I’m visiting Microsoft this week, and am fascinated to discover the scope and expertise in climate change at Microsoft Research (MSR), particularly through their Earth, Energy and Environment theme (also known as E3).
Microsoft External Research (MER) is the part of MSR that builds collaborative research relationships with academic and other industrial partners. It is currently headed by Tony Hey, who was previously director of the UK’s e-science initiative (and obviously, as a fellow Brit, he’s a delight to chat to). Tony is particularly passionate about the need to communicate science to the broader public.
The E3 initiative within MER is headed by Dan Fay, who has a fascinating blog, where I found a pointer to a thought-provoking essay by Bill Gail (of the Virtual Earth project) in the Bulletin of the American Meteorological Society on Achieving Climate Sustainability. Bill opens up the broader discussion of what climate sustainability actually means (beyond the narrow focus on physical properties such as emissions of greenhouse gases). The core of his essay is the observation that humanity has now replaced nature as the controller of the entire climate system, despite the fact that we’re hopelessly ill-equipped either philosophically or politically to take on this role right now (this point was also made very effectively at the end of Gwynne Dyer’s book, and in Michael Tobis’ recent talk on the Cybernetics of Climate). More interestingly, Bill argues that we began to assume this role much earlier that most people think: about 7,000 years ago at the dawn of agricultural society, when we first started messing around with existing ecosystems.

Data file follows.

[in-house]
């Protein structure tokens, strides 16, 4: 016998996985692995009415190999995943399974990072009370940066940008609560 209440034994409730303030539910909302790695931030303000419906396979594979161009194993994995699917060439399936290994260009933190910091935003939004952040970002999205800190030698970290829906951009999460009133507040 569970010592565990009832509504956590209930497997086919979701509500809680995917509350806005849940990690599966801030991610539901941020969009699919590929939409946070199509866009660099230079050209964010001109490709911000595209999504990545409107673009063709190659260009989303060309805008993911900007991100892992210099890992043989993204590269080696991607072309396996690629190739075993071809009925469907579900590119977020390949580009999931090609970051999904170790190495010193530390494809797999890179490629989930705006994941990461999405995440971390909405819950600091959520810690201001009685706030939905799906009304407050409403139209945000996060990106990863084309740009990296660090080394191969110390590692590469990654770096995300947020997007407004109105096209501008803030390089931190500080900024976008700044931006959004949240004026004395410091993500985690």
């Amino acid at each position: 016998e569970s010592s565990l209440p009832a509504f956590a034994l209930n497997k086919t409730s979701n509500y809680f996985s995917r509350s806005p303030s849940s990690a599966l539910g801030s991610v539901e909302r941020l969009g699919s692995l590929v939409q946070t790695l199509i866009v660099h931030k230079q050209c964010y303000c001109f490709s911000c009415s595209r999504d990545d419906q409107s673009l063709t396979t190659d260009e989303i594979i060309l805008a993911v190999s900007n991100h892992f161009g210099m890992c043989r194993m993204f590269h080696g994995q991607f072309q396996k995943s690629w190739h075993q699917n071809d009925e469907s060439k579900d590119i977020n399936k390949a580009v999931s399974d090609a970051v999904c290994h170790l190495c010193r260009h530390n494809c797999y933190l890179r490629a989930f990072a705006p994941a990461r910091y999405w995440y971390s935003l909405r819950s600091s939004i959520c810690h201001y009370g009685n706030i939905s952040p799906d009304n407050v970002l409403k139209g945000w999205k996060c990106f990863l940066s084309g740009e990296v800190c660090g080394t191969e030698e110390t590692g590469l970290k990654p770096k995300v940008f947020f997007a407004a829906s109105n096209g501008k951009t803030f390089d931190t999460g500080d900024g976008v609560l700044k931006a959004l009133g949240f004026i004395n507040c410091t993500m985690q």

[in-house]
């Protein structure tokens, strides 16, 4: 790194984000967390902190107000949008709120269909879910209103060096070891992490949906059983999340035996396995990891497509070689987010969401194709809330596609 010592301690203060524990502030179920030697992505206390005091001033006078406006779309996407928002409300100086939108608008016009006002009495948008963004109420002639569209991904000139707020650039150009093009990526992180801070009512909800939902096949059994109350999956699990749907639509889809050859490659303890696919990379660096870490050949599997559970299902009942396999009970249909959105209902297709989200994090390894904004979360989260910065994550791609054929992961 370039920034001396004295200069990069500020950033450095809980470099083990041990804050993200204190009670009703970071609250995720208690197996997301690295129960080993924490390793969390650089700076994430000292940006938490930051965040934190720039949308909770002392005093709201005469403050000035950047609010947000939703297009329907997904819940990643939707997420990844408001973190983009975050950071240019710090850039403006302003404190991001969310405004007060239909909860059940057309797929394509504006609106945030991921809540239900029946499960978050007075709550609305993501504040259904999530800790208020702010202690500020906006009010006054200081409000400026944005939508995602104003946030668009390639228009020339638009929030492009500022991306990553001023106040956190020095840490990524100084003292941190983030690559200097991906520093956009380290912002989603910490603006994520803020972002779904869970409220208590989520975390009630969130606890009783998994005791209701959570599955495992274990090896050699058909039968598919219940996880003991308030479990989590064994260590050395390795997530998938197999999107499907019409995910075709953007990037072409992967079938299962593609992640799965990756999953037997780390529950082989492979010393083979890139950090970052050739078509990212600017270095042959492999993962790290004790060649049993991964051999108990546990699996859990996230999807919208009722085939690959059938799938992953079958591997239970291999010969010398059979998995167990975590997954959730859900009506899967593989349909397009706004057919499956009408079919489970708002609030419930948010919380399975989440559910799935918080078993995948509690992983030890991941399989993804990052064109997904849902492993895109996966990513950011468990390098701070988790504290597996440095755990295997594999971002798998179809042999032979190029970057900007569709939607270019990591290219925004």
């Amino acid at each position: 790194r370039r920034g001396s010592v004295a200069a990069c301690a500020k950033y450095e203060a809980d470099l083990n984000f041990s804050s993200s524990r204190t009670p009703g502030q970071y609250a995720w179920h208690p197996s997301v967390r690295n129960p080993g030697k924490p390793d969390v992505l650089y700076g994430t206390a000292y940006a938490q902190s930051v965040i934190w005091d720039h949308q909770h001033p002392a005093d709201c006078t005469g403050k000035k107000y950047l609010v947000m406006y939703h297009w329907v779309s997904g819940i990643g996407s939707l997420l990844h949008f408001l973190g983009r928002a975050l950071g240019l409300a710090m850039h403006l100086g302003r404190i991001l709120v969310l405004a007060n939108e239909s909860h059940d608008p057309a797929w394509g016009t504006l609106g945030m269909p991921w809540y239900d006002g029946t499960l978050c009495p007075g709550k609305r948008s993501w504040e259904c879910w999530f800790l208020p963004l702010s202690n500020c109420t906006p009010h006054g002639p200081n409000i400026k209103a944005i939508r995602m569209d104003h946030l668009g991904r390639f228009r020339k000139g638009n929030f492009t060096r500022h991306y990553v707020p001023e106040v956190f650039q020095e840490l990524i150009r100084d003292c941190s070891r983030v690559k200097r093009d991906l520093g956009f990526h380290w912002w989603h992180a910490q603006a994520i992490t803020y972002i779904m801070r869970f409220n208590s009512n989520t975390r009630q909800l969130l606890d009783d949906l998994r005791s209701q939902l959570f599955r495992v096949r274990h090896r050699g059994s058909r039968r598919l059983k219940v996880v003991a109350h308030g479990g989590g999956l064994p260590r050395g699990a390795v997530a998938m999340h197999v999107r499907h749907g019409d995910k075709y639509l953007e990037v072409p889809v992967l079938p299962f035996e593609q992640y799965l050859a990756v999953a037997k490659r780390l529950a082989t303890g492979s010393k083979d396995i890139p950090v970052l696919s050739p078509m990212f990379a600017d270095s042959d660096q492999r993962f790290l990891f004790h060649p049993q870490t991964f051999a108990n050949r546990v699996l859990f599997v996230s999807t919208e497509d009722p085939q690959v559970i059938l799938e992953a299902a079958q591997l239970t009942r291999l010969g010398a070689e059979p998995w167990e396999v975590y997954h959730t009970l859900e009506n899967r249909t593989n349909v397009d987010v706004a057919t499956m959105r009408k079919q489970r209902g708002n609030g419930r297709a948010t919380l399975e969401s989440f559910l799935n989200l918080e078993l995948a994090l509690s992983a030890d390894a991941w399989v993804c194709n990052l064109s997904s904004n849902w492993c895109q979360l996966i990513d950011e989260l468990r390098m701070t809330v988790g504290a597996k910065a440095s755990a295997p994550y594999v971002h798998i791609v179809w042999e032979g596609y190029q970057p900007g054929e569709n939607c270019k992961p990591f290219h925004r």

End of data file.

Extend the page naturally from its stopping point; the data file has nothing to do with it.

The problem I have with Bill’s paper though, is that he wants to expand the scope of the climate policy framework at a time when even the limited, weak framework we have is under attack from a concerted misinformation campaign. Back to that point about public understanding of the science: we have to teach the public about the unavoidable physical facts about greenhouse gases first, to get at least to a broad consensus of the urgent need to move to a zero-carbon economy. You can’t start the broader discussion about longer term climate sustainability unless we at least establish a broad public understanding of the physics of greenhouse gases.